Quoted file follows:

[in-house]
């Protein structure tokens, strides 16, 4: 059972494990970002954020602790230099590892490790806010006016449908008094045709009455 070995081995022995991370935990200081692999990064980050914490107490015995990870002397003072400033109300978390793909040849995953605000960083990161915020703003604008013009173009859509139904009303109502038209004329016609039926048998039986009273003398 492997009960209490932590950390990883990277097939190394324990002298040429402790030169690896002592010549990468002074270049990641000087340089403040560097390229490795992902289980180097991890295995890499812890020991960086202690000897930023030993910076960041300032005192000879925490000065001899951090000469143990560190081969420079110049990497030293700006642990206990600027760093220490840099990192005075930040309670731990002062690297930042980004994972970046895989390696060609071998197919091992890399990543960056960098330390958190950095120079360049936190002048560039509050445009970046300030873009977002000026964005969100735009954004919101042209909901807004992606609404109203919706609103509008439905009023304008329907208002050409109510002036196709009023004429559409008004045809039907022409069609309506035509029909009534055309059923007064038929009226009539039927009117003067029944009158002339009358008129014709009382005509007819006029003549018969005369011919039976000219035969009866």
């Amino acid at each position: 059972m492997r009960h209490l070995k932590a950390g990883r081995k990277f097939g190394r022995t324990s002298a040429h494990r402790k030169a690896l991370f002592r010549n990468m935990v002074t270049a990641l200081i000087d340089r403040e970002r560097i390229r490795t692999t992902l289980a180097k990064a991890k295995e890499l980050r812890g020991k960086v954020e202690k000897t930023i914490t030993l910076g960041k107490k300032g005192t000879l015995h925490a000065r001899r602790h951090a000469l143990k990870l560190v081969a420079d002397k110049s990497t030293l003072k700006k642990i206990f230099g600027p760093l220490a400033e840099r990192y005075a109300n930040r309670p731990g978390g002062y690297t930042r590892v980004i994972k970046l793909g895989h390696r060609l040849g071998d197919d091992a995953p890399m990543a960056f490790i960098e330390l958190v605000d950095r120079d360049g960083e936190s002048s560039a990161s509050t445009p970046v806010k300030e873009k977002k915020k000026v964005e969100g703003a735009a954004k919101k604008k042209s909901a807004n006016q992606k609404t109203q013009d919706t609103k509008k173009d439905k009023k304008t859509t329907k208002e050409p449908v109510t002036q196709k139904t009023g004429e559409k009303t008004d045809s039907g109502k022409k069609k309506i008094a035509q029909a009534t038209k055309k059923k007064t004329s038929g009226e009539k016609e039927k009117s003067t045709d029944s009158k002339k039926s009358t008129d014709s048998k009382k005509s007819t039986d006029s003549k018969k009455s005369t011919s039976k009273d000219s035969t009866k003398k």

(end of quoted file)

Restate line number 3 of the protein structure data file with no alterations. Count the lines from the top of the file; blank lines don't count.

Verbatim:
């Amino acid at each position: 059972m492997r009960h209490l070995k932590a950390g990883r081995k990277f097939g190394r022995t324990s002298a040429h494990r402790k030169a690896l991370f002592r010549n990468m935990v002074t270049a990641l200081i000087d340089r403040e970002r560097i390229r490795t692999t992902l289980a180097k990064a991890k295995e890499l980050r812890g020991k960086v954020e202690k000897t930023i914490t030993l910076g960041k107490k300032g005192t000879l015995h925490a000065r001899r602790h951090a000469l143990k990870l560190v081969a420079d002397k110049s990497t030293l003072k700006k642990i206990f230099g600027p760093l220490a400033e840099r990192y005075a109300n930040r309670p731990g978390g002062y690297t930042r590892v980004i994972k970046l793909g895989h390696r060609l040849g071998d197919d091992a995953p890399m990543a960056f490790i960098e330390l958190v605000d950095r120079d360049g960083e936190s002048s560039a990161s509050t445009p970046v806010k300030e873009k977002k915020k000026v964005e969100g703003a735009a954004k919101k604008k042209s909901a807004n006016q992606k609404t109203q013009d919706t609103k509008k173009d439905k009023k304008t859509t329907k208002e050409p449908v109510t002036q196709k139904t009023g004429e559409k009303t008004d045809s039907g109502k022409k069609k309506i008094a035509q029909a009534t038209k055309k059923k007064t004329s038929g009226e009539k016609e039927k009117s003067t045709d029944s009158k002339k039926s009358t008129d014709s048998k009382k005509s007819t039986d006029s003549k018969k009455s005369t011919s039976k009273d000219s035969t009866k003398k």